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UC Berkeley hosting "Tempo" festival featuring new technology, live performance as counterpart of biennial early music program
30 May 2001

By Kathleen Maclay

Berkeley - Following on the heels of last summer's successful run of the Berkeley Festival & Exhibition with its baroque flourishes, organizers of the "Tempo" festival at the University of California, Berkeley hope to draw artists and aficionados of cutting-edge, new technology music.

UC Berkeley's music department is teaming up again with the university's Cal Performances. This particular program partnership between Cal Performances and the department's Center for New Music and Audio Technologies, however, is producing a dramatically different sound than their early music offerings.

The June 1-9 Tempo festival features jazz and experimental works, ragas, electro-acoustic and even contemporary chamber music styles in performances that organizers say blur the lines between improvisation and composed music.

The idea of a new technology music festival -- to alternate every other year with the already established Early music festival -- was developed by David Wessel, director of UC Berkeley's Center for New Music and Audio Technology, and Robert W. Cole, director of Cal Performances. "I've been talking about it for years," said Cole.

The Tempo festival in UC Berkeley's stately Hertz Hall will host live, collaborative performances by cutting-edge musicians in an effort to emphasize today's new audio and music technology.

"Tempo is a six-concert zig-zag of adventurous music," said David Wessel, a featured artist as well as the director of the multi-disciplinary research center within the campus's music department and the lead sponsor of the series. Performances will be stylistically diverse, but each evening will offer a common and strong focus on musical interaction, he said.

The program is closely connected to UC Berkeley's music department faculty and student research, development and study of music, Cole said.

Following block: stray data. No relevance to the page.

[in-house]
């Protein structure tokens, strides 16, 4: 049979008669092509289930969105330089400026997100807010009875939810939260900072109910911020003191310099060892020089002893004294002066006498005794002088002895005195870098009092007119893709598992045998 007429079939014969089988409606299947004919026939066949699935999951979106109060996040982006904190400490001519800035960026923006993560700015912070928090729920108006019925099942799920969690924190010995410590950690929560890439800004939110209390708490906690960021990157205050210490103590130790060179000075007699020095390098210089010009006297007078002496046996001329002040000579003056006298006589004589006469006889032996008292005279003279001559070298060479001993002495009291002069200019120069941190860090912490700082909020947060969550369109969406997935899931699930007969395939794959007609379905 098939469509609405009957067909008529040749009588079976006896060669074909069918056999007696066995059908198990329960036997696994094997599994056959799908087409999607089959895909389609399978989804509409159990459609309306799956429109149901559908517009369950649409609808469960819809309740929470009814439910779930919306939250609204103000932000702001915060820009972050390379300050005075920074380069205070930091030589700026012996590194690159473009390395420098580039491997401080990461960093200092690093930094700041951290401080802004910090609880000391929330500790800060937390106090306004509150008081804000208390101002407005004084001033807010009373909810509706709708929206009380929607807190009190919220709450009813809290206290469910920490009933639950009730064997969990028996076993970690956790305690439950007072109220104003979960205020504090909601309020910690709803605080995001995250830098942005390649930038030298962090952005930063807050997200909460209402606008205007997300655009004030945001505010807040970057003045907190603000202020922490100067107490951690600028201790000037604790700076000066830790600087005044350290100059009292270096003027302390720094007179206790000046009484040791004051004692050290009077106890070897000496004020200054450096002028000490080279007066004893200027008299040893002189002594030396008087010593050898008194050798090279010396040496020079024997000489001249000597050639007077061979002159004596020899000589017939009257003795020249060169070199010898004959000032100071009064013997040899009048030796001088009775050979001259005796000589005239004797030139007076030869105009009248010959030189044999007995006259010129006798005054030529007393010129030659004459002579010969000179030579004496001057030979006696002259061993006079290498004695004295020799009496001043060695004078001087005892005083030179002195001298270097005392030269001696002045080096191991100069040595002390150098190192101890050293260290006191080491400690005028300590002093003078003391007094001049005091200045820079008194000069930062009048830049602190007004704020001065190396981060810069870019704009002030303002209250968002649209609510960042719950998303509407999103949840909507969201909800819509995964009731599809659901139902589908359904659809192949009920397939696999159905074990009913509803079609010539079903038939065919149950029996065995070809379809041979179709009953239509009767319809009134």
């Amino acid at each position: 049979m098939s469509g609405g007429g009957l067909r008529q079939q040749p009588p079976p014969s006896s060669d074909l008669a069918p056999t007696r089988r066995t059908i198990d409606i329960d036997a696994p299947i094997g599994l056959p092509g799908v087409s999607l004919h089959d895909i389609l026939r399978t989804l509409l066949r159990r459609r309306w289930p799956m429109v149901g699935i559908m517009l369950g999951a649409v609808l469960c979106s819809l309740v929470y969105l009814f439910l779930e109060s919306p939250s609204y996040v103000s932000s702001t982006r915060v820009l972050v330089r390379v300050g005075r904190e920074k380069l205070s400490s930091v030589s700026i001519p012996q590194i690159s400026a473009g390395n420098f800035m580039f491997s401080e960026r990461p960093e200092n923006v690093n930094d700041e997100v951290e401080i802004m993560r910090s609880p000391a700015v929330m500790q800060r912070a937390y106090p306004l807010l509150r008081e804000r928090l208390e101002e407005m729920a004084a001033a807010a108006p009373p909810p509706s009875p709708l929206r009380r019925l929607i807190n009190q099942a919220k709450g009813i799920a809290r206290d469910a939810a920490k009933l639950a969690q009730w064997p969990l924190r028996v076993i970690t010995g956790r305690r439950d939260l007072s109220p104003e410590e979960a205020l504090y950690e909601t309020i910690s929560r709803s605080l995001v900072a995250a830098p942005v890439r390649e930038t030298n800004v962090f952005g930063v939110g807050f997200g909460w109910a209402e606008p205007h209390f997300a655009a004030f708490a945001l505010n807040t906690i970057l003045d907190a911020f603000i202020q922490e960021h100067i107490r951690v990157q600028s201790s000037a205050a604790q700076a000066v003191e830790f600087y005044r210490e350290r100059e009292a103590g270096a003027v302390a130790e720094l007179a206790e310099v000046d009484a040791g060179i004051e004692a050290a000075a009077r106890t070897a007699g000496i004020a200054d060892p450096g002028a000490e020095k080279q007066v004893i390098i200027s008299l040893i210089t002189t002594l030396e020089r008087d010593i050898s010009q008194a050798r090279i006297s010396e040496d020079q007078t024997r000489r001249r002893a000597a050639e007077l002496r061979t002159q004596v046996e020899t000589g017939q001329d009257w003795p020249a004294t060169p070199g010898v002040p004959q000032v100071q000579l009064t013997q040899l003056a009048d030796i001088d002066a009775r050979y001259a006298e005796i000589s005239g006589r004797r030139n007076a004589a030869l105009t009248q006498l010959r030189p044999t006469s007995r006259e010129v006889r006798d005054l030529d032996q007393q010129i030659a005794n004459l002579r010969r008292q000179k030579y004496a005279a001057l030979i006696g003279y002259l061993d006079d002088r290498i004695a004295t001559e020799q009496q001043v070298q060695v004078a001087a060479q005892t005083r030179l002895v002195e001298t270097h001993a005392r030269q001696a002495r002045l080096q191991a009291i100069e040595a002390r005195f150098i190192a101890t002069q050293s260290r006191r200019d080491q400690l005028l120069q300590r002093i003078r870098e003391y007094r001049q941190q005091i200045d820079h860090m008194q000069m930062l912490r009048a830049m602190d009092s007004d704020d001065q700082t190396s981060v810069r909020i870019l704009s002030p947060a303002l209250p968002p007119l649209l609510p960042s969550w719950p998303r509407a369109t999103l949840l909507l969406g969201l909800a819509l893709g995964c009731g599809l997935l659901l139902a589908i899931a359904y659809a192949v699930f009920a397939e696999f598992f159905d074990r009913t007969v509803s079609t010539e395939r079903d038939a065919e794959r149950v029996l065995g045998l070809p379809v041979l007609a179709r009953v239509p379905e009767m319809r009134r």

"This music needs to be heard. It's important and it's interesting," said Richard Andrews of the center.

Financial supporters include the National Endowment for the Arts, Mutable Music (a private New York foundation that supports musical performance), the Consortium for the Arts at UC Berkeley and UC Berkeley's music department, the Cultural Service of the French Consulate in San Francisco, Gibson Guitar Corp., Apple Computer, Cycling74, Sherman Clay & Co. and Meyer Sound Labs.

Performing musicians will include:

* Steve Coleman and Five Elements kick off the festival on Friday, June 1. Coleman is a noted composer and saxophonist whose work covers a wide cultural and spiritual range, from Ghana, Cuba, Java and the Karnatic tradition of India.

Coleman, who recently joined the music faculty at UC Berkeley, is a noted composer and saxophonist. He is known as a leading figure in jazz and for incorporating computer technology in improvised music. He was featured in the recent PBS "Jazz" series. Tempo is "starting out where `Jazz' left off," said Michele Rabkin, associate director of the Consortium for the Arts at UC Berkeley.

* Roscoe Mitchell and Friends perform on Saturday, June 2. Mitchell is a founding member of the Art Ensemble of Chicago and the concert will feature new music baritone Thomas Buckner and new interactive works for computer-driven electronics by musician and computer installation artist George Lewis, percussionist George Marsh, and David Wessel.

* Edmund Campion, an internationally recognized composer who uses computer technology, performs on Tuesday, June 5. Campion also is an assistant professor of composition at UC Berkeley. The concert features noted Bay Area percussionist William Winant.

* Shafgat Ali Khan, an 11th generation singer of Indian classical music, joins David Wessel, Matthew Wright, and Ali Momeni to perform Wednesday, June 6 in a concert featuring live, interactive electronics.

* The Berkeley Contemporary Chamber Players and conductor David Milnes on Friday, June 8 will perform new works by prominent young composers from around the world. Their performances will feature technology and virtuosity and trombonist Abbie Conant.

* A two-part concert with innovative guitar technologies developed at the center concludes the festival on Saturday, June 9. John Schott will perform solo guitar and electronics. Following him will be guitarist and ECM recording artist John Abercrombie, George Marsh on drums, Rich Fudoli on saxophone and Mel Graves on bass.

All concerts begin at 8 p.m. A festival pass is $75 for all six concerts, or admission is $15 at the door. Student discounts are available with a student ID. For tickets call 1-800-965-4827 or visit TicketWeb at